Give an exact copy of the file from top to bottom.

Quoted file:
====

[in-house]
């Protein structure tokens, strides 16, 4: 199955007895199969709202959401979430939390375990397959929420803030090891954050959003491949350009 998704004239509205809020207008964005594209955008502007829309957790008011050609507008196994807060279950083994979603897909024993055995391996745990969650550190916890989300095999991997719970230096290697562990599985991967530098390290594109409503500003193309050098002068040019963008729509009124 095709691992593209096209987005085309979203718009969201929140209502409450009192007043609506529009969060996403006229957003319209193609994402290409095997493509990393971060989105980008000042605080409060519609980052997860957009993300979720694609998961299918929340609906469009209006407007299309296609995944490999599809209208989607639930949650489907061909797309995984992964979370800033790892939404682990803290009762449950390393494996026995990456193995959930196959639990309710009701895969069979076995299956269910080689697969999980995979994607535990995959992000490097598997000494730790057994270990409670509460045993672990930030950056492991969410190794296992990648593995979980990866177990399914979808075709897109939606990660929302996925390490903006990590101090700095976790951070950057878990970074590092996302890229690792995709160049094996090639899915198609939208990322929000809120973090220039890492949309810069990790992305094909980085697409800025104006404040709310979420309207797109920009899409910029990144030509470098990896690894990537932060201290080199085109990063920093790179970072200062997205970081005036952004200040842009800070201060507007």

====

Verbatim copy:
[in-house]
């Protein structure tokens, strides 16, 4: 199955007895199969709202959401979430939390375990397959929420803030090891954050959003491949350009 998704004239509205809020207008964005594209955008502007829309957790008011050609507008196994807060279950083994979603897909024993055995391996745990969650550190916890989300095999991997719970230096290697562990599985991967530098390290594109409503500003193309050098002068040019963008729509009124 095709691992593209096209987005085309979203718009969201929140209502409450009192007043609506529009969060996403006229957003319209193609994402290409095997493509990393971060989105980008000042605080409060519609980052997860957009993300979720694609998961299918929340609906469009209006407007299309296609995944490999599809209208989607639930949650489907061909797309995984992964979370800033790892939404682990803290009762449950390393494996026995990456193995959930196959639990309710009701895969069979076995299956269910080689697969999980995979994607535990995959992000490097598997000494730790057994270990409670509460045993672990930030950056492991969410190794296992990648593995979980990866177990399914979808075709897109939606990660929302996925390490903006990590101090700095976790951070950057878990970074590092996302890229690792995709160049094996090639899915198609939208990322929000809120973090220039890492949309810069990790992305094909980085697409800025104006404040709310979420309207797109920009899409910029990144030509470098990896690894990537932060201290080199085109990063920093790179970072200062997205970081005036952004200040842009800070201060507007």